Decision Date: August 3, 2012
Link: Case Summary Document
Citation: [2012] UKUT 277 (The Upper Tribunal (Tax and Chancery Chamber), Warren J and Hetherington J)
Acknowledgement:The Pemsel Case Foundation thanks The Australian Centre for Philanthropy and Nonprofit Studies for its contribution in the drafting of this Case Note.


This English case dealt with the issue of the extent to which charities were exempt from stamp duty land tax (SDLT) in the UK. SDLT is a tax on land transfers, which replaced stamp duty in the UK in 2003.

The appellants appealed a decision by the Commissioners of HMRC (HMRC) which denied partial relief from SDLT in respect of certain property acquisitions. The relief had been claimed on the basis that the beneficial interest in the properties concerned was owned jointly (as tenants in common) by persons, one or more of which were either a charity or a Minister of the Crown and one or more others of whom did not fall into either of these categories, and relief should therefore be allowed in respect of the interests attributable to the charities or Minister of the Crown concerned.

The Pollen Estate Trustee Company (PETC) is the current trustee of the Pollen Estate, a trust for sale (its shares are ‘fully alienable’ i.e. able to be sold) established under the Will and Codicils of the Reverend George Pollen who died on 27 March 1812. The Pollen Estate has large holdings of land and buildings in the West End of London, which are bought and sold as needed.

The Pollen Estate has about 100 beneficiaries, some of whom are descendants of George Pollen and some of whom have bought their interest. Two of the current beneficiaries are the Church Commissioners for England (the Commissioners), a charity which holds a 64.109601% share of the Estate, and the Secretary of State for Defence, Greenwich Hospital, a Crown charity with its own governing Charter and statutes, which holds a 10.2257% share. In the case of the Greenwich Hospital (the Hospital), the Secretary of State for Defence is the sole trustee and holds all the assets of the Hospital on trust for the Queen, and for the exclusive benefit of the Hospital.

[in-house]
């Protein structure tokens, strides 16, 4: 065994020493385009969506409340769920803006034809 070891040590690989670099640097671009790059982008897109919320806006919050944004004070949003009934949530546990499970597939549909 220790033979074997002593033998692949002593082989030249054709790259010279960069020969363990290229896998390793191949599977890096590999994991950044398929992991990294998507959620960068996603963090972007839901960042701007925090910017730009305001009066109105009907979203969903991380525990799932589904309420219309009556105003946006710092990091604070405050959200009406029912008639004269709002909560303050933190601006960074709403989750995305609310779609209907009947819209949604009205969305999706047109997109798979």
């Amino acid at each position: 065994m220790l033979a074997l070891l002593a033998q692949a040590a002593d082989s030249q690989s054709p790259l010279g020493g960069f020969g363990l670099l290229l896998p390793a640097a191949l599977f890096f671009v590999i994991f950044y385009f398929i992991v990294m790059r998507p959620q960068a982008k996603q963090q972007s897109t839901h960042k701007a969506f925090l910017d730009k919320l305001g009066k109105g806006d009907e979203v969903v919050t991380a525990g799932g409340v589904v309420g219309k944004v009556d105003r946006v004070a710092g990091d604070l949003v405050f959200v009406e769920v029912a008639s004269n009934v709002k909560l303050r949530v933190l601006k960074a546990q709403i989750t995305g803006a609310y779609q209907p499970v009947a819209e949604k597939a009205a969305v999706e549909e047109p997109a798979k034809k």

The case related to purchases of land and buildings. The Pollen Estate acquired three estates in fee simple and a leasehold, and Kings College London (KCL) purchased an existing leasehold interest in a building. In both cases the trustees were bare trustees (a bare trustee is one who holds property for beneficiaries who are absolutely entitled as against the trustee) for the holdings which were for the beneficial interest of the trusts, and held by them each as tenants in common.

In the case of the Pollen Estate all the properties were purchased as investments, and were not used at all by the beneficiaries of the trust. In the case of the KCL property, it was purchased as a home for a professor at KCL, who had an exclusive right to occupy the premises and legal title, but the property was owned by the KCL trust as a tenant in common.

The issue in the appeal was whether relief from SDLT was available to a charity or a Minister of the Crown where the purchaser acquires less than 100% interest in the property in question. The relevant legislation was the Finance Act 2003, particularly in Schedule 8. The Tribunal observed that Parliament clearly intended that charities and government entities should be exempt from SDLT where there was an ‘outright purchase’ of land, the purchase of an ‘existing undivided share’ of land, the grant of a lease, or an existing undivided share in a lease.